Futures prices a month out did not anticipate off-cycle or larger than standard cuts, but after each unscheduled cut the futures quickly re-priced to include the new expectations, landing within 10 bps of the realized target rate.
The growth in trading volume and participation in Fed Funds futures looks to have increased the spectrum of viewpoints being incorporated into its price discovery, increasing its predictive abilities. But whatever the cause, the Fed Funds futures serve as an efficient tool for near-term interest rate hedging.
In a time of shifting expectations about where the Fed will or won’t move its target rate, that makes it a key barometer for anyone following financial markets.
3 Optimizing the Right Blend of Long Duration Public and Private Credit
As investors look to diversify their fixed income strategies, an integrated and holistic approach can make a big difference.
Traditional investment grade public fixed income investments are a mainstay of institutional portfolios, and the same can be said of investment grade private credit to some degree, depending on the investor’s goals. In an ideal scenario, an investor might see a benefit to these two elements of their fixed income strategy being integrated in both spirit and execution – the left hand knowing what the right hand is doing, you might say. At SLC Management, the public and private fixed income teams work together to deliver investment grade long-duration strategies to a range of client types. To understand the upside potential of this for investors, II spoke with SLC Management’s Rich Familetti, Chief Investment Officer, U.S. Total Return Fixed Income, and Sam Tillinghast, President, U.S. Private Fixed Income.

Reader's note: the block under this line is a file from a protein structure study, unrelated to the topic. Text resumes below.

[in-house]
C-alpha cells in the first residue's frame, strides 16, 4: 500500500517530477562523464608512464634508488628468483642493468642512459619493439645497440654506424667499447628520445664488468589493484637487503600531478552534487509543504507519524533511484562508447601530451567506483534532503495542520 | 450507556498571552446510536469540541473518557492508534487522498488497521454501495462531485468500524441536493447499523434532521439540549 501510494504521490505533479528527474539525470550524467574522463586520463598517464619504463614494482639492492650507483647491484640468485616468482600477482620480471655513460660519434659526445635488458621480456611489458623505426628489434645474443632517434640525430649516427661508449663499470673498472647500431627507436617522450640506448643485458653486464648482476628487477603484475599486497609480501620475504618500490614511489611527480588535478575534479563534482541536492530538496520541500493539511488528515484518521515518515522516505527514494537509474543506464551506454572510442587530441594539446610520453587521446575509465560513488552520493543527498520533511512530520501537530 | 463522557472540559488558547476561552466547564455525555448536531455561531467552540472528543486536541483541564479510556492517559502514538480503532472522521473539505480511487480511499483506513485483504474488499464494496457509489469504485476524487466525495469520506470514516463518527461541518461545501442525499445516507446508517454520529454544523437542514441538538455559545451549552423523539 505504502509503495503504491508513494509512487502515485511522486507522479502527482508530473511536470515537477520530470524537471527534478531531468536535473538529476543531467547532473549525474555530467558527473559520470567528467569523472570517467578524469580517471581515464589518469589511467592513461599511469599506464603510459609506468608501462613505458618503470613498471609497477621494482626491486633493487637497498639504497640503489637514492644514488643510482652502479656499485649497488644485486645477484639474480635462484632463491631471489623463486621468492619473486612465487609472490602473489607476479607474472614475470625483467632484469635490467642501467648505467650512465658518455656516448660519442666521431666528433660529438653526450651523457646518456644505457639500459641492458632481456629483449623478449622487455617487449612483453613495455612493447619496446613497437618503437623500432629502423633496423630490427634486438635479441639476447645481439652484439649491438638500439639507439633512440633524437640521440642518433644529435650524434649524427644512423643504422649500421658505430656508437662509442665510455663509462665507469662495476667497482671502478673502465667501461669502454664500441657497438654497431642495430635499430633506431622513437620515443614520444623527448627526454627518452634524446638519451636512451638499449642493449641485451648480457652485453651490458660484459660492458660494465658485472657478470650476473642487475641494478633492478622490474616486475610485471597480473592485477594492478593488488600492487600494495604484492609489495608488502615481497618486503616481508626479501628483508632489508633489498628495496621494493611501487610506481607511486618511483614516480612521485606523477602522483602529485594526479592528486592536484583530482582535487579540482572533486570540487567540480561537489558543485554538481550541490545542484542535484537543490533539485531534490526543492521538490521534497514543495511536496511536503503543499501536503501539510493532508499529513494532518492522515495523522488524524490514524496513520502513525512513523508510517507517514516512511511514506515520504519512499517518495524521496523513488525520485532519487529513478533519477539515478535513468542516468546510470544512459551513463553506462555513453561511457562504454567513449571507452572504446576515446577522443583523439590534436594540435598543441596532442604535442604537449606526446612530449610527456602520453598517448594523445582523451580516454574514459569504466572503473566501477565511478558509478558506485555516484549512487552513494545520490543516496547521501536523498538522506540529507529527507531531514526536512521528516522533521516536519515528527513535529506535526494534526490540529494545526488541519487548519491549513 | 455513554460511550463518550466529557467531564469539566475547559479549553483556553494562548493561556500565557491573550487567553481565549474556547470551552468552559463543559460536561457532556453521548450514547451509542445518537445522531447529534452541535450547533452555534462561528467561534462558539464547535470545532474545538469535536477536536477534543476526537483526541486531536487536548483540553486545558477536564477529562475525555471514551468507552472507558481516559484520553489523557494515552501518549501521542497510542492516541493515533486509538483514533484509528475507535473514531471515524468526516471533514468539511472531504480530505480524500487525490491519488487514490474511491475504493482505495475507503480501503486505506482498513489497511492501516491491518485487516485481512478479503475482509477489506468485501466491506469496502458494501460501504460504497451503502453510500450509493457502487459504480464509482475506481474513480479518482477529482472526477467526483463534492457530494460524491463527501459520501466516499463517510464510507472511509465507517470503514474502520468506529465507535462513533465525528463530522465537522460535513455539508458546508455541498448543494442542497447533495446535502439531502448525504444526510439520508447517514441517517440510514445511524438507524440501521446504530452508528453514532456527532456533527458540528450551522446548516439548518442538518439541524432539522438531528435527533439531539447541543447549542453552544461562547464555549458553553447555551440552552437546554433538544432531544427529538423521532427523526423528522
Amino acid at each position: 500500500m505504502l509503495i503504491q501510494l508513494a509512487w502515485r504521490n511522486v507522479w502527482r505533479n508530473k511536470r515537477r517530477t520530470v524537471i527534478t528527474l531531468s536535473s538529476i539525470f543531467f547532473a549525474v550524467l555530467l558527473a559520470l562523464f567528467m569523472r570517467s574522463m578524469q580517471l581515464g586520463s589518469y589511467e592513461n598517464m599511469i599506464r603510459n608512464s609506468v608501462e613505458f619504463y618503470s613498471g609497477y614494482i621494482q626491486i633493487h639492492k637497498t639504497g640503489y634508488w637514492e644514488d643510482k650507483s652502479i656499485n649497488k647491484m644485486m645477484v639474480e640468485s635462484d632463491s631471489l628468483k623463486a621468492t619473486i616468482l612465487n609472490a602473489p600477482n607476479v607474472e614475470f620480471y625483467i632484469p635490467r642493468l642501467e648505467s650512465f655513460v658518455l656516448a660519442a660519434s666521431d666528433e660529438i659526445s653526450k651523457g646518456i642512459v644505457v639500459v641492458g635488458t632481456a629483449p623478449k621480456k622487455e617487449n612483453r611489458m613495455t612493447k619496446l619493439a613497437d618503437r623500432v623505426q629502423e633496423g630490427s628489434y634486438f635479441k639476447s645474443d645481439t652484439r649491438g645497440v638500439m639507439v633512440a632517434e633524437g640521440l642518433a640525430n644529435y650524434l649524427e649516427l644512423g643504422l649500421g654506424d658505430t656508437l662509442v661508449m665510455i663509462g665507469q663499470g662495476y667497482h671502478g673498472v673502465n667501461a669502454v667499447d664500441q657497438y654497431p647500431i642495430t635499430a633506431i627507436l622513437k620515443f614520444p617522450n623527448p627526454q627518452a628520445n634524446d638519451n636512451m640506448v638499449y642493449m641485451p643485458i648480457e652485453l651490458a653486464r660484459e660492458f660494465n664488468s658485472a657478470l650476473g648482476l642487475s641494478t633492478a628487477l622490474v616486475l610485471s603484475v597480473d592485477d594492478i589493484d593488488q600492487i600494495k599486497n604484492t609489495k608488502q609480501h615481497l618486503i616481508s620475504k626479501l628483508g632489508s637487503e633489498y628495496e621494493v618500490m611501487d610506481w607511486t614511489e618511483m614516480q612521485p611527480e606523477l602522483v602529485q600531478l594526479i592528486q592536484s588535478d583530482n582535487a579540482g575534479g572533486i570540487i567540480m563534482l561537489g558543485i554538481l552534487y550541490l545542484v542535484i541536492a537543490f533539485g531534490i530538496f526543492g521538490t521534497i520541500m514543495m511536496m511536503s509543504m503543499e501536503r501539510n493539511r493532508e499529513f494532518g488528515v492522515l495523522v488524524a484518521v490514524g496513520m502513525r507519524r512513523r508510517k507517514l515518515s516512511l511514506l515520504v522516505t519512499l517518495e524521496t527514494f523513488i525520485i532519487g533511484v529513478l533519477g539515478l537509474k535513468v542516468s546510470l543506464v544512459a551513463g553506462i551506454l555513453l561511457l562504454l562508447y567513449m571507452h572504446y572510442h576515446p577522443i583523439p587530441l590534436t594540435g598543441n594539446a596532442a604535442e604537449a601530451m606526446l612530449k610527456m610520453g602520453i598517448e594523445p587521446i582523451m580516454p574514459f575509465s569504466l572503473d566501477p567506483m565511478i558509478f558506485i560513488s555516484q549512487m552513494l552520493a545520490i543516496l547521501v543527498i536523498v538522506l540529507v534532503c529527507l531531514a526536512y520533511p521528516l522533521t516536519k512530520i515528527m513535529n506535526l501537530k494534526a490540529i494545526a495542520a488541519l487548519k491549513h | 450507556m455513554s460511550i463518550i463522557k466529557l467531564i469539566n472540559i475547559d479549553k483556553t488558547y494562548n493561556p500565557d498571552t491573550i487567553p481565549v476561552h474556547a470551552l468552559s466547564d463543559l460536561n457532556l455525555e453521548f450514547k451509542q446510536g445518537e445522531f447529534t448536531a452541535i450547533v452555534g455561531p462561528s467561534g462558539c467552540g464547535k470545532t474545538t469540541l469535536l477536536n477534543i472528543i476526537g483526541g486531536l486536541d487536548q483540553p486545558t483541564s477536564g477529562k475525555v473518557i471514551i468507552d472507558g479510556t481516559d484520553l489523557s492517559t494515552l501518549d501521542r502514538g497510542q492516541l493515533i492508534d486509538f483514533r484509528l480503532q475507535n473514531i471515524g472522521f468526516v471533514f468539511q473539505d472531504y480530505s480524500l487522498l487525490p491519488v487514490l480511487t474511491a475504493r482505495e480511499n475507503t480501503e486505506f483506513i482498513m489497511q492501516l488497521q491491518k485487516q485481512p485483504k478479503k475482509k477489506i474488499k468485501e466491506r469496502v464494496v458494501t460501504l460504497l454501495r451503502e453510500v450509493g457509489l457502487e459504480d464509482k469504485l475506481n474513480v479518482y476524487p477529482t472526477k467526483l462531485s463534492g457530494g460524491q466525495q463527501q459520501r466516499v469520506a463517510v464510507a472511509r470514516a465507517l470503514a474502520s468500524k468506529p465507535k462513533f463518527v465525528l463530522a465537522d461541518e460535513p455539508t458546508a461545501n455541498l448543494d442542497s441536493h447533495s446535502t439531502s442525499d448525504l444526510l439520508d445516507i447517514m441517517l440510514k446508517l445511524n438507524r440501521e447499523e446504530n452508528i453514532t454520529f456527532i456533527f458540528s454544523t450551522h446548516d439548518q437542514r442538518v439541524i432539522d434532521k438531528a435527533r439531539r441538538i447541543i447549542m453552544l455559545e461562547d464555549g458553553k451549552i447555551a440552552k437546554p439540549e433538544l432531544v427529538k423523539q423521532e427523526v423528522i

You both run long-duration portfolios. Where are you seeing interest in your strategies from investors at the moment?
Rich Familetti: On the public fixed income side, we are seeing a strong demand for designing and managing liability-driven investment (LDI) strategies. We have a long history of delivering both traditional and customized solutions for clients, and it continues to be a growth area for us across the board, particularly among corporate defined benefit (DB) plans. We manage portfolios across the duration spectrum and have seen strong excess returns across almost all of our strategies. In the long duration space, we’ve had good performance while consistently providing the proper risk profile required to hedge long duration liabilities. In public fixed income markets, we’ve been able to consistently find mispriced or undervalued securities, and that’s a result of a team-oriented and hands-on approach between our portfolio managers and credit analysts.
Sam Tillinghast: On the private fixed income side, we focus on opportunities in investment grade private credit, which is a newer asset class to many investors. This segment of fixed income has higher yields than comparable public bonds, and financial covenants and collateral securing the loan. These are issuer and transaction types that you don’t normally see in the public markets, so they provide additional diversification. Traditionally, the asset class has been dominated by insurance investors to back their long-term liabilities. At the moment, we are seeing a lot of interest from smaller insurance companies looking to outsource part of their balance sheet and to pick up additional yield for comparable credit quality. And we’re seeing corporate pension plan sponsors who are looking for additional yield and diversification versus their traditional public credit allocations. Overall, on the investment-grade private side, we’re more of a spread shop than a volume shop. That leads us to move into more niche areas than other insurers, and away from more of the traditional types of privates.